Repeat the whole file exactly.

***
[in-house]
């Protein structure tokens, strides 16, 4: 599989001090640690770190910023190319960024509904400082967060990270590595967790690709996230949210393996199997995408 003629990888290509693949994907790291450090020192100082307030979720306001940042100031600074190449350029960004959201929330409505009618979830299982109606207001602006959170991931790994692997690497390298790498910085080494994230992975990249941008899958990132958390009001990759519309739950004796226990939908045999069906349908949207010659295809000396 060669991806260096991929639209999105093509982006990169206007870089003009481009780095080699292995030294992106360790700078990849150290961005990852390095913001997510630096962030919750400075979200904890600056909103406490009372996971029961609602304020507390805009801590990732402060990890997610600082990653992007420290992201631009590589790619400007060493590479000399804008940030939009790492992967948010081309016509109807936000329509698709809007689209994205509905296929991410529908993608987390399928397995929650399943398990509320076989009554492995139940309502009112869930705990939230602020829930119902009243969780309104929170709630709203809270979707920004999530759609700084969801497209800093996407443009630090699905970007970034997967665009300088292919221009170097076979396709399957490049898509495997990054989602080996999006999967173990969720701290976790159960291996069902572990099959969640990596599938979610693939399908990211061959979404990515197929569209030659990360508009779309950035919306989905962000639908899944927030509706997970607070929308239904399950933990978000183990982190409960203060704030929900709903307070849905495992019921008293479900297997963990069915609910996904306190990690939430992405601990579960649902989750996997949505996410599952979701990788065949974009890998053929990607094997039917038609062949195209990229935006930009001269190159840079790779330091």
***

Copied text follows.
[in-house]
């Protein structure tokens, strides 16, 4: 599989001090640690770190910023190319960024509904400082967060990270590595967790690709996230949210393996199997995408 003629990888290509693949994907790291450090020192100082307030979720306001940042100031600074190449350029960004959201929330409505009618979830299982109606207001602006959170991931790994692997690497390298790498910085080494994230992975990249941008899958990132958390009001990759519309739950004796226990939908045999069906349908949207010659295809000396 060669991806260096991929639209999105093509982006990169206007870089003009481009780095080699292995030294992106360790700078990849150290961005990852390095913001997510630096962030919750400075979200904890600056909103406490009372996971029961609602304020507390805009801590990732402060990890997610600082990653992007420290992201631009590589790619400007060493590479000399804008940030939009790492992967948010081309016509109807936000329509698709809007689209994205509905296929991410529908993608987390399928397995929650399943398990509320076989009554492995139940309502009112869930705990939230602020829930119902009243969780309104929170709630709203809270979707920004999530759609700084969801497209800093996407443009630090699905970007970034997967665009300088292919221009170097076979396709399957490049898509495997990054989602080996999006999967173990969720701290976790159960291996069902572990099959969640990596599938979610693939399908990211061959979404990515197929569209030659990360508009779309950035919306989905962000639908899944927030509706997970607070929308239904399950933990978000183990982190409960203060704030929900709903307070849905495992019921008293479900297997963990069915609910996904306190990690939430992405601990579960649902989750996997949505996410599952979701990788065949974009890998053929990607094997039917038609062949195209990229935006930009001269190159840079790779330091």